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in multiple myeloma

John Pagenstecher

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Derek Johnson

multiple myeloma coach since 2023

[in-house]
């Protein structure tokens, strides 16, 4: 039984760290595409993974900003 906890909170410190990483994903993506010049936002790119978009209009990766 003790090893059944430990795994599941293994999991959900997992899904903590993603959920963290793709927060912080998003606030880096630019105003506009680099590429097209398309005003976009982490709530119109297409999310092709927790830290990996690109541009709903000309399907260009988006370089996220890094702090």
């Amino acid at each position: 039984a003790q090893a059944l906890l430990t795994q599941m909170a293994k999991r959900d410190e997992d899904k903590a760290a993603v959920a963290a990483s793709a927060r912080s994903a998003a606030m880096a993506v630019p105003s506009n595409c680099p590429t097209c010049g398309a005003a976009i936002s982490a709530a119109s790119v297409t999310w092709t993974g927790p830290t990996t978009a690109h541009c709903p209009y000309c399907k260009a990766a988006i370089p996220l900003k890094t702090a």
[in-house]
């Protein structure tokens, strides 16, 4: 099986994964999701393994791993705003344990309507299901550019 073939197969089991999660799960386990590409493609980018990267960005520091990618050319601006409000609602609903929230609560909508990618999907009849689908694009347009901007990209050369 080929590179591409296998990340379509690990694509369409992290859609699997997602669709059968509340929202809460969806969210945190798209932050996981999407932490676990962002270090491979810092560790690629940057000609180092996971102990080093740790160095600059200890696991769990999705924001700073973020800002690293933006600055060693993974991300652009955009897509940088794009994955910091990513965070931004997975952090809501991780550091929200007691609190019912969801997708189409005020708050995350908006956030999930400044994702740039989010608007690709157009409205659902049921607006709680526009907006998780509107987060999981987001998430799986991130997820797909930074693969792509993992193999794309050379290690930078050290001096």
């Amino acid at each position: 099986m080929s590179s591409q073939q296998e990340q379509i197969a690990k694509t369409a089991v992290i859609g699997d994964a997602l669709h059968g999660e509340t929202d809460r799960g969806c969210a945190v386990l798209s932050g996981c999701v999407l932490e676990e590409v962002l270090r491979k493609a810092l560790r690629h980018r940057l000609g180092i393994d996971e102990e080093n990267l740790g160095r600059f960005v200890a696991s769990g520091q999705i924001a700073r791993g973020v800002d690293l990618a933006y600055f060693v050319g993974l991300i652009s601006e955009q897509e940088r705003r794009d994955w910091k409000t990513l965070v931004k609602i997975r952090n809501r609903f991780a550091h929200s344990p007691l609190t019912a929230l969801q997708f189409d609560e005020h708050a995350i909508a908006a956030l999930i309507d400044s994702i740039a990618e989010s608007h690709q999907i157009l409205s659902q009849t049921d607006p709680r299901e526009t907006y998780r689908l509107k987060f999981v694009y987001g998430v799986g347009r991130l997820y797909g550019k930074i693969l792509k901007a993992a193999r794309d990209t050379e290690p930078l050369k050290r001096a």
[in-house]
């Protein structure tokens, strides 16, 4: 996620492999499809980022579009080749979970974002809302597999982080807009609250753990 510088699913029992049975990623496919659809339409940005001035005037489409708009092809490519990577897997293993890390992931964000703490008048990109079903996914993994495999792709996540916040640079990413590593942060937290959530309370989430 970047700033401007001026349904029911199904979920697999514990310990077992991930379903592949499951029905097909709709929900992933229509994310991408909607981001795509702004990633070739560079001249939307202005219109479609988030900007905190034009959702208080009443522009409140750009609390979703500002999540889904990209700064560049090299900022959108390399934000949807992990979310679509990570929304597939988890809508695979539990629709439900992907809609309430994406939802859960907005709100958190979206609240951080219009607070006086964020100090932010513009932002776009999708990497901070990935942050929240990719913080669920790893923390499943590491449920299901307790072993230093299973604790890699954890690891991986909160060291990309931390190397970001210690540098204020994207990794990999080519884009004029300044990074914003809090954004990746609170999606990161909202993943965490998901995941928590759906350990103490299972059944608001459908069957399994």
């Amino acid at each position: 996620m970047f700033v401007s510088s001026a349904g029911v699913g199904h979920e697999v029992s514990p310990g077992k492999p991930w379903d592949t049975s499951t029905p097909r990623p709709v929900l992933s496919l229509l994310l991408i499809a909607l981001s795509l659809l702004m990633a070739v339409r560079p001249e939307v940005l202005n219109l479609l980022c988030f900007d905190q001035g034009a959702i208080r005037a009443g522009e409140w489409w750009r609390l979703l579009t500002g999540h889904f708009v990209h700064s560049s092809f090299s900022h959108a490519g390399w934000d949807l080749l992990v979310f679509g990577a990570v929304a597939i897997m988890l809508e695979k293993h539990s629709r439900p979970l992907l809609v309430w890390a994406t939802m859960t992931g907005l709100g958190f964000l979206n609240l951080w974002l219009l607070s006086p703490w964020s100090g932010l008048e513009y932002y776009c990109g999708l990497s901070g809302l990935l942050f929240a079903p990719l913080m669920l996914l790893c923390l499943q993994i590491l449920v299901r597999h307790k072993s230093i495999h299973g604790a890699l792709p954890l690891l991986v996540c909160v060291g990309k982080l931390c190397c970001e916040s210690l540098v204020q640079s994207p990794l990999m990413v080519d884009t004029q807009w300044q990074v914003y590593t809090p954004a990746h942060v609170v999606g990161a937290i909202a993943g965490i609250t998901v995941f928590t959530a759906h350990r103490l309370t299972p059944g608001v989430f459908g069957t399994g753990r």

I was diagnosed in 2019 at 34 years old, on my grandmother’s birthday. Though, symptoms were compounding for over 9 months. I had some cough and congestion that held-on for 1 1/2 months. Then I had extreme eczema on my hands which made it apparent my immune system was starting to go haywire. Finally, leading-up to diagnosis was extreme back pain and 1/2 hour long back spasms. Hindsight is 20/20. Obviously, I shouldn’t have gone 10 years without a blood test. With that in-mind, perhaps my Myeloma could have been caught sooner instead of 90% Myeloma concentration found at the ER with a subsequent 2 1/2 week hospital stay due to uncontrollable pain. Now, I advocate for anyone with odd symptoms to schedule a blood test as it could save their life! Though, it’s funny looking-back as my pup had regular blood tests… we’re educated that’s the best way to catch major health issues for our furry friends, right? My introduction to Myeloma and cancer was not gentle. I was kicked-into the fire pit. But thanks to close family support, my pup, and fortunately an A+ oncology team I’ve made it out the other side. As I was getting past the emergency phase and into the maintenance phase there were some real shockers. I learned that I was outside the normal age-range for this cancer. I learned nearly 6months after diagnosis that there is no cure. Thus, I’d be on cancer meds for the rest of my life. Finally, why would I need a stem cell transplant? I had a successful stem cell transplant experience in July of 2020. I’ll admit it was a rough ride, but the hospital food was beyond excellent and made it that much better. Having Cancer sucks. There’s no other way to put it. No one wants to receive news they or a loved one has cancer. Though, thanks to modern medicine, Multiple Myeloma can for the most part be kept under control and maintained. Sure, there may be some physical limitations due to cancerous effects on the body and/or side effects from medications. But thanks to new cancer medications, one can still live a life worth living with some alterations. Don’t allow this cancer to get the best of you…

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